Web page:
Bull headed dung beetle (Onthophagus taurus), courtesy Baylor College of Medicine

One of the most powerful tools a rancher has to improve pastures is this little creature called a dung beetle. They are magnificent creatures that are increasingly being eliminated by chemicals used to treat cattle in the United States. I’ve been studying these beauties all summer and want to share a few facts about them and discuss the promise they have to combat global warming and be the answer to navigation. Additionally a healthy population of dung beetles sequester carbon in soil, the degree of this is unknown but may have huge benefits that we dont fully yet understand.

So contrary to the current debate on methane emitted from cows the dung beetle actually captures part of the carbon emitted in the first place. In other words in a healthy pasture or range that is populated with dung beetles the reported carbon emmission numbers ( 22.3 kg of carbon dioxide-equivalent GHG emissions per kilogram of beef) would be inaccurate as it does not measure a net number based on forgage systems that include dung beetles.

The basics to how this works are a dung beetle flies around pastures at night and digs into fresh manure piles. Their are different types of beetles, burrowers who as you can imagine dig into the excrement (cow patty) and then tunnel beneath it up to a foot or more deep depositing eggs. The tunnels ( think nurseries) are filled with excrement which is partially eaten as the new hatched larvae soon to become beetles come out. Once hatched and they fly away leaving behind small holes punched into the topsoil lined with manure that fill with water when it rains. The effect this can have on a pasture over time is profound. This is apart from the fact they eat fly larvae reducing fly and parasite populations. Below is a diagram I created to illustrate the process.

Life cycle of a dung beetle and how they increase my pasture's ability to hold moisture

Even stranger I learned is dung beetles have a biologically unique navigation system. These beetles are primarily nocturnal , I've observed some flying at dusk and they have an exceptionally keen sense of smell. Their brains use light to navigate as illustrated below.

Neuroanatomy of dung beetle brain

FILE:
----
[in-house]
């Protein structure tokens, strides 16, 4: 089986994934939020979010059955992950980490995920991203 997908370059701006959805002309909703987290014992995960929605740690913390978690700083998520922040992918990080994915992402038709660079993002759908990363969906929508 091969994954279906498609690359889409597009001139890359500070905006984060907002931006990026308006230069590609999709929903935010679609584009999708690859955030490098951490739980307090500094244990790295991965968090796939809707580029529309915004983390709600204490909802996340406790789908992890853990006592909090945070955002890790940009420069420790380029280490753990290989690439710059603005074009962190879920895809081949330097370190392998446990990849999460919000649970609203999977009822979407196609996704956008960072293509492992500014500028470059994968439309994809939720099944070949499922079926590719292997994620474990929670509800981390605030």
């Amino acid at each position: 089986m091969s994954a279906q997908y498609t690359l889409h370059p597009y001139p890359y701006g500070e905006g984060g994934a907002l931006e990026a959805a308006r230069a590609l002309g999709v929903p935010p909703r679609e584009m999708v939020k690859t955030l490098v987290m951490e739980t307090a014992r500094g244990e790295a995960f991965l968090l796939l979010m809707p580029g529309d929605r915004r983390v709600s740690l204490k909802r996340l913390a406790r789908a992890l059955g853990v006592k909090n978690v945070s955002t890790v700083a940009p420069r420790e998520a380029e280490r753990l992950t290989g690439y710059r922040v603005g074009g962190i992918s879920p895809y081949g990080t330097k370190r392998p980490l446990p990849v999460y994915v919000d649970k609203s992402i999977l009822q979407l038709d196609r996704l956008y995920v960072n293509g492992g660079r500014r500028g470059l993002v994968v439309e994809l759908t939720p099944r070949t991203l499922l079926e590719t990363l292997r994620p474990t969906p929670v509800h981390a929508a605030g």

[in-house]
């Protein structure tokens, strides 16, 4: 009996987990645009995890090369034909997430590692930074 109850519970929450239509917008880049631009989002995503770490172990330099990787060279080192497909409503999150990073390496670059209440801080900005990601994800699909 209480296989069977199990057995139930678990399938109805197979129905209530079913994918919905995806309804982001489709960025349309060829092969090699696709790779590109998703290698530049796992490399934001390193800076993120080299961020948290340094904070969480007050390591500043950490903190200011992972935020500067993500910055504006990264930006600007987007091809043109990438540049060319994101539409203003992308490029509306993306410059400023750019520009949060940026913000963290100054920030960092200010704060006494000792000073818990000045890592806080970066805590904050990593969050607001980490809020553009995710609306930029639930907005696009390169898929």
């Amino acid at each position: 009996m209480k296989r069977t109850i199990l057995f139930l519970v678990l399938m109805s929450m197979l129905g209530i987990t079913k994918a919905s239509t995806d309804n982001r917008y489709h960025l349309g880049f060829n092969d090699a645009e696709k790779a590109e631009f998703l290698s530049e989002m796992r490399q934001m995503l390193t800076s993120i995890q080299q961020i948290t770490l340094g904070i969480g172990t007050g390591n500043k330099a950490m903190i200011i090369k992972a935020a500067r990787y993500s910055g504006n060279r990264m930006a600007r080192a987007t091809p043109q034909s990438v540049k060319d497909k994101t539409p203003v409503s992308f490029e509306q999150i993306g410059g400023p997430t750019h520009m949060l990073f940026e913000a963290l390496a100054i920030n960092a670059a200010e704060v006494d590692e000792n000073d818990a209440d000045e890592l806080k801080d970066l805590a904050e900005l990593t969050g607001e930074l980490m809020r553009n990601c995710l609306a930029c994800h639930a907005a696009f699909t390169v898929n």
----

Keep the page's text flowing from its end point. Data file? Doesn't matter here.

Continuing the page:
These beetles use a combination of polarized light and celestial navigation to know exactly where they are. When doing this they track the moon over its lunar cycle and use it for night-time navigation (which is when they are most active). A lot of homing insects, like bees and ants, it is believed employ a long-term memory of visual landmarks to find their way home, but dung beetles are radically different and use stars and the lunar position for a type of celestial navigation that is complex and not understood. Ironically the ancient Egyptians thought these insects (known to them as scarabs) were gods. These are the only known biological entity other than humans that use stars to navigate. This god analogy - and I belive that is exactly what it was due to the knowledge they have is far more powerful and accurate than the GPS system we currently use diagrammed below.


I am hopeful with advances in a.i. and minaturization of technology we can study and learn to fully understand how this system works as it could be of great value to how humans ultimately navigate space. The knowledge to identify one’s location from the light transmitted by stars would be a remarkable achievement. I believe in time we will be able to develop a system of navigation based on how these beetle navigate according to an analysis of light. Contrast that to the incredibly complex technology and infrastructure we now use to navigate - a system of satellites (currently 32 ) requiring line-of-sight with expensive optics and a hand-held recievers depending on at least the ability to connect to four satellites orbiting overhead. A dung beetle has sub-centimeter accuracy with the biological surface area smaller than a pin tip.

Measurements of the active neural area of a dung beetle brain used for navigation as compared to other insects
All the holes are where dung beetles burrowed in
36 hours elapsed
48 and 72 hours elapsed

Earlier this summer I went to central Florida to visit Sandra Marvel at Marvel Farms - she and her husband have brangus cattle operation and I purchased a hundred beetles to re-establish them in my pastures in south Alabama. I've learned several things kill beetles. Most common is how we treat cattle, a commonly used medicine Ivomectin for example can eliminate beetle populations for years as can roadside right-of-way herbicides. There are options as to how this can be avoided which I will document this spring.

If you have made it this far you can see this is a favorite topic of mine that I feel provides us the opportuniy to learn so much more about ecology and livestock. This is a subject I will come back to many times. One thing I want to do is try to develop a way photograph the beetles flying at night and get airborne counts. Let me think through this and what I need. Dung beetles people, they are fascinating and valuable to our landscapes value them!

These are the different types I've been able to identify so far